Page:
A concierge service within Federal Student Aid has been launched at the ED to give institutions direct access to financial aid experts for additional support during the 2024-25 FAFSA process.

“We are implementing these changes so you and your colleagues can focus your attention and resources on getting aid award offers to students,” Cardona wrote. 

Gore said she was concerned that students may not make the right decision if they do not have all of the financial aid information from each of the colleges they are considering.  

“Obviously, we want every student to pick Ithaca, but what we really want is the students who know this is the right school for them, to pick it,” Gore said. “I don’t want someone to pick Ithaca if it’s not the right place for them, and they just didn’t have the information from the other schools that they needed.”

Gore said the college does not want to slow students down or cause barriers for them, so the college built its own SAI calculator. The Student Aid Index (SAI) is a form built in the college’s system where students provide the same financial data as the FAFSA form to determine their eligibility for federal, state and institutional programs and provide them an estimated financial aid package. Not all institutions use calculators like the SAI, so families who fill out the SAI form only get an estimate of their award package at the college. 

“We were using [the SAI calculator] in December for early decision and early action students and … because it’s not just the delay, it’s that this form we are going to start receiving looks totally different from everything we received for the last 40 years,” Gore said.

Sara Sasenwein is a parent of a prospective student and recently attended an open house event at the college with her son, a high school senior. She said her son will be the first of her children to go to college. Sasenwein said the uncertainty in the FAFSA timeline is frustrating.

“The [ED] is saying mid-March right now, but who knows,” Sasenwein said. “We’ve gotten emails from schools saying that they’re going to delay Decision Day to May 15, but some schools not all, so it still puts the pressure on making a decision in two weeks because not all schools are doing it. It’s just a mess.”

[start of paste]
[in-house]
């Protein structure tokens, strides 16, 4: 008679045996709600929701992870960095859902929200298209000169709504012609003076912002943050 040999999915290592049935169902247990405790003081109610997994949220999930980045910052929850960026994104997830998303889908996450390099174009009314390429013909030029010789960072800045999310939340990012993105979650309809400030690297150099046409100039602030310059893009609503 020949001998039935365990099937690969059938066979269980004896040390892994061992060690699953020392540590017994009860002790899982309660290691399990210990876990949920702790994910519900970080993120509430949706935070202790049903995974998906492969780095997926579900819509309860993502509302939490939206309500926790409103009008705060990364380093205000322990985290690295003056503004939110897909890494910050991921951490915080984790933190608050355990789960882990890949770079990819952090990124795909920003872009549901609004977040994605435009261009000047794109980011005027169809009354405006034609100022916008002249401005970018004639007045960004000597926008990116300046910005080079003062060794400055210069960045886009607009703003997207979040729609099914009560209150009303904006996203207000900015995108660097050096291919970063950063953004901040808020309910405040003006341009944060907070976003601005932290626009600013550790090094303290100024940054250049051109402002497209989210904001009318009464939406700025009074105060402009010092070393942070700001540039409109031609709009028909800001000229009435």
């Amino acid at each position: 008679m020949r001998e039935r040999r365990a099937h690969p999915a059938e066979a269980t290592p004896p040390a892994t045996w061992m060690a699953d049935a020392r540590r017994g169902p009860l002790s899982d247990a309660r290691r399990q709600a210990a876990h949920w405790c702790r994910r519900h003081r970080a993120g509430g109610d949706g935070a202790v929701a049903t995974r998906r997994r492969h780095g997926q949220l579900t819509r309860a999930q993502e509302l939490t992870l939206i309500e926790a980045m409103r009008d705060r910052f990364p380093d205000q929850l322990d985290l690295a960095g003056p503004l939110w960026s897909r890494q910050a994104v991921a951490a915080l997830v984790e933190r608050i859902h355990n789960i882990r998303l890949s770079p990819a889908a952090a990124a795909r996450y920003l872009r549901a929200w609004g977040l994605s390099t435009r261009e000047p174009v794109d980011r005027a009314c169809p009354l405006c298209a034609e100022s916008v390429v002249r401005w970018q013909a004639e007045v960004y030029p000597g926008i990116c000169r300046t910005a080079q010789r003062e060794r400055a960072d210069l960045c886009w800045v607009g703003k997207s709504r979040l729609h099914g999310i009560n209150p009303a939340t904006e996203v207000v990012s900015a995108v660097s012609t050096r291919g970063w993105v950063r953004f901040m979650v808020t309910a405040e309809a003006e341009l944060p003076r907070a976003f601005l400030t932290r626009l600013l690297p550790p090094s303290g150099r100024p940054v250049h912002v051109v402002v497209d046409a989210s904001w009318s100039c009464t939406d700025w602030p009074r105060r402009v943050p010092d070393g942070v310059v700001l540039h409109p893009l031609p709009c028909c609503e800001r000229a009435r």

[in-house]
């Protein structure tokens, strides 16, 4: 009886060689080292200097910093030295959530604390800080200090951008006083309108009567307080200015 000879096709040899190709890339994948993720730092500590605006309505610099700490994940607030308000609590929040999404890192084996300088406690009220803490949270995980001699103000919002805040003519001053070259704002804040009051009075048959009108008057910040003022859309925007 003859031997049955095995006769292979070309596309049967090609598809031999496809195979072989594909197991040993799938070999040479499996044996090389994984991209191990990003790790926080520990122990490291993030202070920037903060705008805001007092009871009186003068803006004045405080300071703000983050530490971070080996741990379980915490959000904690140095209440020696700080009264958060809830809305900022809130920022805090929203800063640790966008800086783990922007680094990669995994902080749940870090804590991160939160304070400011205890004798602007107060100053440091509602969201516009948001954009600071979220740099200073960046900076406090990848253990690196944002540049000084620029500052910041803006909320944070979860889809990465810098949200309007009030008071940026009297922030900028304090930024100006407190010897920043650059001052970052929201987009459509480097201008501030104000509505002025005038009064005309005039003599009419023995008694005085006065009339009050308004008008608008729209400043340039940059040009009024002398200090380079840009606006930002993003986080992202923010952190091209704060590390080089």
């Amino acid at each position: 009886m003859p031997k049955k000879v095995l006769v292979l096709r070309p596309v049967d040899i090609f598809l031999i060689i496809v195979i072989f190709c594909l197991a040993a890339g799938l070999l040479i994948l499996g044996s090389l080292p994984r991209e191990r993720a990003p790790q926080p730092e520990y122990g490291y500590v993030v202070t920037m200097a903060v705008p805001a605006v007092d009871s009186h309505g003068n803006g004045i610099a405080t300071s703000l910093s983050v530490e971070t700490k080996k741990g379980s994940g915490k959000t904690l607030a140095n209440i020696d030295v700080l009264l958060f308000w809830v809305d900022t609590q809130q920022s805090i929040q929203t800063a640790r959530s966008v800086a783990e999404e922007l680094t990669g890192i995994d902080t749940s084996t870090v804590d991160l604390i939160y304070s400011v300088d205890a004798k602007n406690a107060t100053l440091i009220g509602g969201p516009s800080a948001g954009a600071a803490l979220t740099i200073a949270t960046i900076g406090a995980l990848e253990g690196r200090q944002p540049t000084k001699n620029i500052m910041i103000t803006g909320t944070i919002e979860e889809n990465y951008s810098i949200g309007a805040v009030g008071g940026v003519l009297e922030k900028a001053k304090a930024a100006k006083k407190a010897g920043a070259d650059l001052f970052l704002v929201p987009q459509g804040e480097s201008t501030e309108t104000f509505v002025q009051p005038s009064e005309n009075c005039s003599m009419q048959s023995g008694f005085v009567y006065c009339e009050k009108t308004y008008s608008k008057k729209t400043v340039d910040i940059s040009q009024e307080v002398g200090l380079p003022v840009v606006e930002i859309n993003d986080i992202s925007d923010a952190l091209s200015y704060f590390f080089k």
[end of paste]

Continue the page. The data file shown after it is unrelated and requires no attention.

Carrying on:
All State Universities of New York (SUNY) will be extending their Decision Day deadlines. Other colleges, like Oregon State University and the University of Minnesota Twin Cities, will be extending their Decision Day deadlines as well, according to the New York Times

Amy Munson, a senior financial aid counselor at Kennesaw State University (KSU), said the university is waiting for FAFSA forms to come in. 

“[The delay] is causing us a lot of stress in our office, but at the same time we are just sitting here waiting,” Munson said. “There’s nothing we can do until we get those FAFSAs into our system.”

Cornell University encourages its continuing U.S. students to fill out the FAFSA each year to secure aid supplied when they were initially accepted and to make sure the aid comes on time. Munson said the changes and delays to the FAFSA will most likely not impact current students, but it is important to fill out each year. 

“For continuing students, I do feel like it’s a little bit less stressful,” Munson said. “They can sort of assume that their aid package is going to look very similar to the previous year. Unless they’ve had a dramatic change in their family income.”

Leave a Comment
Donate to THE ITHACAN
$1375
$2000
Contributed
Our Goal

Your donation will support The Ithacan's student journalists in their effort to keep the Ithaca College and wider Ithaca community informed. Your contribution will allow us to purchase equipment and cover our annual website hosting costs.

More to Discover
About the Contributors
Emma Kersting, Podcast Editor
Caleb Kaufman, Assistant Photo Editor
Donate to THE ITHACAN
$1375
$2000
Contributed
Our Goal

Comments (0)

All The Ithacan Picks Reader Picks Sort: Newest

Your email address will not be published. Required fields are marked *